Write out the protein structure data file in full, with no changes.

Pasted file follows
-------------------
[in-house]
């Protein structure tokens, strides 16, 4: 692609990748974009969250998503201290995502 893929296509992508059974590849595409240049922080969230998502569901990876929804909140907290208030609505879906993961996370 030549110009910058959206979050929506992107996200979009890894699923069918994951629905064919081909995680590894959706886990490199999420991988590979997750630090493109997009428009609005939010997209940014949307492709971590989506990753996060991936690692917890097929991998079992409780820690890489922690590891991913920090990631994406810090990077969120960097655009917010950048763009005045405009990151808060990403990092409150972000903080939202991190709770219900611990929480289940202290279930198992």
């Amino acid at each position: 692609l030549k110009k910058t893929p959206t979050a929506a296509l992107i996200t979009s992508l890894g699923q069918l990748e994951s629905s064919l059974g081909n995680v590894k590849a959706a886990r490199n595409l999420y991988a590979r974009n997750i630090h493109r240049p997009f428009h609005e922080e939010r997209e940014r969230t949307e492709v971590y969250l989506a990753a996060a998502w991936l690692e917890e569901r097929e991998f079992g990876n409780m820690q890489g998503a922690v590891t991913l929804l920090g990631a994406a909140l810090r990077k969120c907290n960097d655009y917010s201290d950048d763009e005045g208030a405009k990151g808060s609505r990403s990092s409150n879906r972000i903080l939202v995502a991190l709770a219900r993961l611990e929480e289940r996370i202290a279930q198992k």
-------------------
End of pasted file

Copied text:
[in-house]
């Protein structure tokens, strides 16, 4: 692609990748974009969250998503201290995502 893929296509992508059974590849595409240049922080969230998502569901990876929804909140907290208030609505879906993961996370 030549110009910058959206979050929506992107996200979009890894699923069918994951629905064919081909995680590894959706886990490199999420991988590979997750630090493109997009428009609005939010997209940014949307492709971590989506990753996060991936690692917890097929991998079992409780820690890489922690590891991913920090990631994406810090990077969120960097655009917010950048763009005045405009990151808060990403990092409150972000903080939202991190709770219900611990929480289940202290279930198992």
């Amino acid at each position: 692609l030549k110009k910058t893929p959206t979050a929506a296509l992107i996200t979009s992508l890894g699923q069918l990748e994951s629905s064919l059974g081909n995680v590894k590849a959706a886990r490199n595409l999420y991988a590979r974009n997750i630090h493109r240049p997009f428009h609005e922080e939010r997209e940014r969230t949307e492709v971590y969250l989506a990753a996060a998502w991936l690692e917890e569901r097929e991998f079992g990876n409780m820690q890489g998503a922690v590891t991913l929804l920090g990631a994406a909140l810090r990077k969120c907290n960097d655009y917010s201290d950048d763009e005045g208030a405009k990151g808060s609505r990403s990092s409150n879906r972000i903080l939202v995502a991190l709770a219900r993961l611990e929480e289940r996370i202290a279930q198992k």